22 Children with Down Syndrome Infants with Down Syndrome improved in muscle tone and in performance on motor tasks following massage therapy. (Hernandez-Reif M, Ironson G, Field T, et al. “Children with Down Syndrome improved in motor function and muscle tone following massage therapy.” Journal of Early Intervention. 2006: 176, )

23 Fathers and Infants Fathers who gave their infants daily massage 15 minutes prior to bedtime for one month showed more optimal interaction behavior with their infant. (Cullen C, Field T, Escalona A, Hartshorn K. Father-infants interactions are enhanced by massage therapy. Early Child Development and Care. 2000: 164, )

24 Infants Exposed to HIV HIV-exposed newborns who were given massage showed increased weight gain and improved performance on the Brazelton Newborn Scale (motor and state scales). (Scafidi F, Field T. Massage therapy improves behavior in neonates born to HIV positive mothers. Journal of Pediatric Psychology. 1997: 21, )

25 Children with Rheumatoid Arthritis Children with mild to moderate juvenile rheumatoid arthritis who were massaged by their parents 15 minutes a day for 30 days saw their anxiety and cortisol levels immediately decrease. Over the 30-day period their pain also decreased, based on self-reports, parent reports and physician’s reports. (Field T, Hernandez-Reif M, Seligman S, et al. Juvenile rheumatoid arthritis: Benefits from massage therapy. Journal of Pediatric Psychology. 1997: 22, )

26 Children with Cerebral Palsy Massage reduced spasticity, and increased muscle flexibility, motor function and positive social interactions in children with cerebral palsy. (Hernandez-Reif M, Field T, Largie S, et al. Cerebral Palsy Symptoms in children decreased following massage therapy. Early Child Development and Care. 2005: 175, )

27 Infant Massage with preterm infants in the NICU

28 53% more weight gain in grower nursery in NICU

29 Containment

30 Infant Massage Program

31 Benefits for parents and primary caregivers include: Provides all of the essential indicators of intimate parent-infant bonding and attachment: eye-to-eye, touch, voice, smell, movement, and thermal regulation. Encourages pre-verbal communication between caregiver and infant Helps parents feel more confident and competent in caring for their children Helps parents to ease their stress if they are a working parent and must be separated from their children for extended periods during the day Provides parents with one-on-one quiet time or interactive play with their children Creates a regular time of intimacy between parent and child. Increases parents' self-esteem by reinforcing and enhancing their skills as parents, and validates their role Gives parents the tools for understanding their child's unique rhythms and patterns Teaches parents how to read their infants' cues and recognize their states of awareness Gives parents a special way to interact with their children who may be hospitalized. Helps parents feel a greater part of the healing process Daily massage helps parents to unwind and relax Provides a positive way for fathers to interact with their infants/children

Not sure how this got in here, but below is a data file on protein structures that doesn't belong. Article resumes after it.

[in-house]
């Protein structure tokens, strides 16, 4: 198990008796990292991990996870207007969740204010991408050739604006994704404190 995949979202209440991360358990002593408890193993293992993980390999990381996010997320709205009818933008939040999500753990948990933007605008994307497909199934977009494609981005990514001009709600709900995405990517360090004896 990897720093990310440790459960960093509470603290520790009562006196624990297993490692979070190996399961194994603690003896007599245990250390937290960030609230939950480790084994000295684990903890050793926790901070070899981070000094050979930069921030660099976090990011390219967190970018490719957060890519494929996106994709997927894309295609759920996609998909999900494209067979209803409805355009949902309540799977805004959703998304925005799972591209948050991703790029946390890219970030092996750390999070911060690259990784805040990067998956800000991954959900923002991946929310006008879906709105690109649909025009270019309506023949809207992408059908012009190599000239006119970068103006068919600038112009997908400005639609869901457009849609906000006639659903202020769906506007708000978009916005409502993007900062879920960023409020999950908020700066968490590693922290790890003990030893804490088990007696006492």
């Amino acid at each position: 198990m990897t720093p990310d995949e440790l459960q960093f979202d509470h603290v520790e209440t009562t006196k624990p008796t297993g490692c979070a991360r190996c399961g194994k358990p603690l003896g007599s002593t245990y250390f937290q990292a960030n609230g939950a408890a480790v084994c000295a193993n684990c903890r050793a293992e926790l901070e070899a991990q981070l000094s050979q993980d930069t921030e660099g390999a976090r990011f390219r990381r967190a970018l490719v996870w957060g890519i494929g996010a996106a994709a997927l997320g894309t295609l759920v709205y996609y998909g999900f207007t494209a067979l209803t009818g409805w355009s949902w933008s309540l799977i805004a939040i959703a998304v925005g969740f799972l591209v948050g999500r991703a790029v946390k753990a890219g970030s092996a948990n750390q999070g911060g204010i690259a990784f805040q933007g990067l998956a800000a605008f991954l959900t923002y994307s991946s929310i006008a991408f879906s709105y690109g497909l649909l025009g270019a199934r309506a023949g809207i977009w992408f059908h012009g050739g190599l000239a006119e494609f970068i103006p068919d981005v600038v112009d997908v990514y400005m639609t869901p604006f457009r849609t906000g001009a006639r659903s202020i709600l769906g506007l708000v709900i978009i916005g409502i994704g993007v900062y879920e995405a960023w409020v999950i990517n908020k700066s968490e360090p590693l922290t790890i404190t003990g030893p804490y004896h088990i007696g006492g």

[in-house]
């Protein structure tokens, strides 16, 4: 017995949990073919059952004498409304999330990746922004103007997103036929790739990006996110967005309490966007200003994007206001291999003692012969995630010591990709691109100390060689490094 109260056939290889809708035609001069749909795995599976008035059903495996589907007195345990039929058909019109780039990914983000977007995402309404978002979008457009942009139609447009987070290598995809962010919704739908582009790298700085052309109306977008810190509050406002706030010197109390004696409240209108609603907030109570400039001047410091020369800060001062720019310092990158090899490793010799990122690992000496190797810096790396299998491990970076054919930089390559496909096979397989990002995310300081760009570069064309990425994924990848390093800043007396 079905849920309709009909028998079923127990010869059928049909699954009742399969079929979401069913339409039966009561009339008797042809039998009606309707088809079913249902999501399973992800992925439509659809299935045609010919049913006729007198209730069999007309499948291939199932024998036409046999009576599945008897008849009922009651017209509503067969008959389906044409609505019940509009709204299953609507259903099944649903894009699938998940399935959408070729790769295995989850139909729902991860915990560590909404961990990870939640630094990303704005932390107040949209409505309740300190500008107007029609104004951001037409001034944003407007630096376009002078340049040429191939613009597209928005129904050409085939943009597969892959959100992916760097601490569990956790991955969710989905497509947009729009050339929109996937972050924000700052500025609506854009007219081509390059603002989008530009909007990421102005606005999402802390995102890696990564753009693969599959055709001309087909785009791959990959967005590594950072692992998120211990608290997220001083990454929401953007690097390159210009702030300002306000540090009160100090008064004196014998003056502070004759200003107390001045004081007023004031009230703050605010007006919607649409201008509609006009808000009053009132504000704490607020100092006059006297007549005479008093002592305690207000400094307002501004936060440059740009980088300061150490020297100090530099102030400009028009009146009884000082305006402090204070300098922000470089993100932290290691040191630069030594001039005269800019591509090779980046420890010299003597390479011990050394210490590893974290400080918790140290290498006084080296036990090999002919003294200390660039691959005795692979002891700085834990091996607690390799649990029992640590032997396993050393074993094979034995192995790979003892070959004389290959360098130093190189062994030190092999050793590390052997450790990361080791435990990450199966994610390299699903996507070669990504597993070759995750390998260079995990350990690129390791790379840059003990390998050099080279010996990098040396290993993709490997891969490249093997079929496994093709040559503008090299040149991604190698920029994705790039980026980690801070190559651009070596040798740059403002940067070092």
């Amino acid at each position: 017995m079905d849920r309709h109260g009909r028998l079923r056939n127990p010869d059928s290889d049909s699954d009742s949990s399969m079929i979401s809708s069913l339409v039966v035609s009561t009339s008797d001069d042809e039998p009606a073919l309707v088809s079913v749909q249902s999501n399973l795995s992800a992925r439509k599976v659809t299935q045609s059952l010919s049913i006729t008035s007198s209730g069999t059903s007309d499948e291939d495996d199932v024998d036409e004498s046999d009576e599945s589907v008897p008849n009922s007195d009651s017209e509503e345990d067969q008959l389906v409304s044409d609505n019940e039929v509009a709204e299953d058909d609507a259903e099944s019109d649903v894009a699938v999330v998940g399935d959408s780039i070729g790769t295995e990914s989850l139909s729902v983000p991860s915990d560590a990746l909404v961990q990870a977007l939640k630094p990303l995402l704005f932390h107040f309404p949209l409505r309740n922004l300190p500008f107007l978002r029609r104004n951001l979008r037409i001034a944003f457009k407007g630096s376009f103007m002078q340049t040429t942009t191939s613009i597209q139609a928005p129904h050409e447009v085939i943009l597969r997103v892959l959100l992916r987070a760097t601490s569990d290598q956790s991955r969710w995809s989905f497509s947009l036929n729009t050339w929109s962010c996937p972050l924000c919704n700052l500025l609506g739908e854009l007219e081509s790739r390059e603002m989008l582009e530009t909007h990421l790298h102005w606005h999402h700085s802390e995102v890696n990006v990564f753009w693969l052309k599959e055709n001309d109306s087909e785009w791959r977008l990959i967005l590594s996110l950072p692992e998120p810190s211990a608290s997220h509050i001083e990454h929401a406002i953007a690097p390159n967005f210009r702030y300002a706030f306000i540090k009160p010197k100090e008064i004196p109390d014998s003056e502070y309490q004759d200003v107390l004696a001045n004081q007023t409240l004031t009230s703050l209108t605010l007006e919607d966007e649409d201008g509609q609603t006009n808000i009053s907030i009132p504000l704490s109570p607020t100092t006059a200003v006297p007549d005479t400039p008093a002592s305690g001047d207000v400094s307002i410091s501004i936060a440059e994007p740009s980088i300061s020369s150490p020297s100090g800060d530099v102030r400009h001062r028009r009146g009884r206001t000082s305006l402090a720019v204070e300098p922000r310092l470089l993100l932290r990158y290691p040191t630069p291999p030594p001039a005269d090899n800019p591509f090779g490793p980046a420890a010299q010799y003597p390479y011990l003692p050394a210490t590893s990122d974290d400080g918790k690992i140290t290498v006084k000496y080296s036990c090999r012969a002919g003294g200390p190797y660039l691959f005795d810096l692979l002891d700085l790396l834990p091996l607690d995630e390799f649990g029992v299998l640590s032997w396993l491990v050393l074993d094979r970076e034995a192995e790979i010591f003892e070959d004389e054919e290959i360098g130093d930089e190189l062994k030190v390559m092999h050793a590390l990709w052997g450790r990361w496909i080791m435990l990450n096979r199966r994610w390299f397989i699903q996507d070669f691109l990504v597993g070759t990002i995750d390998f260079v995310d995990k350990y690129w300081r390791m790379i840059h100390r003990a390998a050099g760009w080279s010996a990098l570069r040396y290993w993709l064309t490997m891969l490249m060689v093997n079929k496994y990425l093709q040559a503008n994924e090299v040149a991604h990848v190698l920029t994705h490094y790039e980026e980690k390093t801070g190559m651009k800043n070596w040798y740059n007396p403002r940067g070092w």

32 Benefits for infants, babies and children include the following: Provides a special time of communication that fosters love, compassion, and respect Improves general well-being Provides an intimate time for children to confide in parents Improves overall functioning of the gastrointestinal tract Promotes relaxation and helps babies self-regulate calm, which reduces crying Helps to normalize muscle tone Improves circulation Enhances immune system function Improves midline orientation Helps to improve sensory and body awareness Enhances neurological development Helps baby/child to sleep deeper and more soundly Helps to increase oxygen and nutrient flow to cells. Improves respiration Helps to improve pain management; can relieve discomfort from teething, Helps with congestion, gas, and colic Enhances release of hormones in the body. The growth hormone can be stimulated which helps weight gain. Reduces levels of cortisol, the stress hormone Provides all of the essential indicators of intimate parent-infant bonding and attachment: eye-to-eye, touch, voice, smell, movement, and thermal regulation. Stimulates all of the physiological systems. Massage sparks the neurons in their brains to grow and branch out to encompass other neurons.

33 Infant massage classes

34 Family-Centered

35 Infant massage embedded in daily routine (after a bath)

36 Reading Infant’s Cues

37 Engagement

38 Engagement: Eye contact

39 Disengagement

40 Early communication skills: asking permission

41 Infant Massage

42 Regulate sleep patterns

43 Reducing crying

44 Colic routine

45 “I Love You” Stroke

46 Infant Massage Legs & Feet Tummy & Chest Arms & Hands Back Head & Face

47 Firm pressure

48 Legs

49 Feet

50 Tummy & Chest

51 Arms

52 Hands & Fingers

53 Back

54 Face

55 Stretching

56 Stretching Exercises

57 Infant massage Resources

58 Evidence-Based Outcomes of Infant Massage Program Teach parent responsivity to infant’s cues Contribute to positive health outcomes Contribute to infant developmental skill acquisition Encourage positive parent-infant attachment patterns